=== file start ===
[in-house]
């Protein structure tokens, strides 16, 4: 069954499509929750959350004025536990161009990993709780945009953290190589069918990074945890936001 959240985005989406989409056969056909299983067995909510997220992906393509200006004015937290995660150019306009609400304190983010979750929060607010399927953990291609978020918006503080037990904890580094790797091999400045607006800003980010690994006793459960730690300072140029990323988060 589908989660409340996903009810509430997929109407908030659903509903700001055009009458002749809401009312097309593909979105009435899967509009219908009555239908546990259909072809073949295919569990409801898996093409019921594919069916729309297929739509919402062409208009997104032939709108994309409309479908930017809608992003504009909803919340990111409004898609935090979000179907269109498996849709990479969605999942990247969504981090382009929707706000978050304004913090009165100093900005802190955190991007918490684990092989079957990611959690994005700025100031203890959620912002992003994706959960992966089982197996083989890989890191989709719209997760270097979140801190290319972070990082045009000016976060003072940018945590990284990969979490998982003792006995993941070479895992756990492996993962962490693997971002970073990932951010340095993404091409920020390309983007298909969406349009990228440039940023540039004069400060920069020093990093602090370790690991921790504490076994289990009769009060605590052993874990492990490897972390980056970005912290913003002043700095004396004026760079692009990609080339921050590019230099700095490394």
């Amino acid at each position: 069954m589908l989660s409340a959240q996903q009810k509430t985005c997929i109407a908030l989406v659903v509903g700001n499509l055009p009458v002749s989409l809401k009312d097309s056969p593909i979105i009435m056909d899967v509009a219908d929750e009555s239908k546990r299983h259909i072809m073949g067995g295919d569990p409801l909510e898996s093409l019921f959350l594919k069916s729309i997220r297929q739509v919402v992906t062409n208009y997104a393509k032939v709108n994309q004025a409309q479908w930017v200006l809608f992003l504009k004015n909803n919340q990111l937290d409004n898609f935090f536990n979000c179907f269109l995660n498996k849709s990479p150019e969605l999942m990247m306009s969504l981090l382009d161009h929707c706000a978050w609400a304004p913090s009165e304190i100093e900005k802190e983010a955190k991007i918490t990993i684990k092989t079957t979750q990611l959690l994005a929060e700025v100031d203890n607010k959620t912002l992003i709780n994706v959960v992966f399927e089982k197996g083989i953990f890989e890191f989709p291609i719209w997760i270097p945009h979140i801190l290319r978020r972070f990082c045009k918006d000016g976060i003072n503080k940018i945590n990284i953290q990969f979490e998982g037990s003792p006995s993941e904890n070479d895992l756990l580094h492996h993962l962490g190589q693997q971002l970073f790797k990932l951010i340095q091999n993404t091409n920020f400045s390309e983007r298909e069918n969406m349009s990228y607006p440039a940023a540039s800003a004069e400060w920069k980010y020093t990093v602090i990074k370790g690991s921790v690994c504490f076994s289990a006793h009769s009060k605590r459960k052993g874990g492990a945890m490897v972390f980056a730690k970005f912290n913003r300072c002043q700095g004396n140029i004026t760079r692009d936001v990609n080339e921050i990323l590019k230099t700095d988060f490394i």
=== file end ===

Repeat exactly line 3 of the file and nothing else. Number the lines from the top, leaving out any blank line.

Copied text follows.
């Amino acid at each position: 069954m589908l989660s409340a959240q996903q009810k509430t985005c997929i109407a908030l989406v659903v509903g700001n499509l055009p009458v002749s989409l809401k009312d097309s056969p593909i979105i009435m056909d899967v509009a219908d929750e009555s239908k546990r299983h259909i072809m073949g067995g295919d569990p409801l909510e898996s093409l019921f959350l594919k069916s729309i997220r297929q739509v919402v992906t062409n208009y997104a393509k032939v709108n994309q004025a409309q479908w930017v200006l809608f992003l504009k004015n909803n919340q990111l937290d409004n898609f935090f536990n979000c179907f269109l995660n498996k849709s990479p150019e969605l999942m990247m306009s969504l981090l382009d161009h929707c706000a978050w609400a304004p913090s009165e304190i100093e900005k802190e983010a955190k991007i918490t990993i684990k092989t079957t979750q990611l959690l994005a929060e700025v100031d203890n607010k959620t912002l992003i709780n994706v959960v992966f399927e089982k197996g083989i953990f890989e890191f989709p291609i719209w997760i270097p945009h979140i801190l290319r978020r972070f990082c045009k918006d000016g976060i003072n503080k940018i945590n990284i953290q990969f979490e998982g037990s003792p006995s993941e904890n070479d895992l756990l580094h492996h993962l962490g190589q693997q971002l970073f790797k990932l951010i340095q091999n993404t091409n920020f400045s390309e983007r298909e069918n969406m349009s990228y607006p440039a940023a540039s800003a004069e400060w920069k980010y020093t990093v602090i990074k370790g690991s921790v690994c504490f076994s289990a006793h009769s009060k605590r459960k052993g874990g492990a945890m490897v972390f980056a730690k970005f912290n913003r300072c002043q700095g004396n140029i004026t760079r692009d936001v990609n080339e921050i990323l590019k230099t700095d988060f490394i």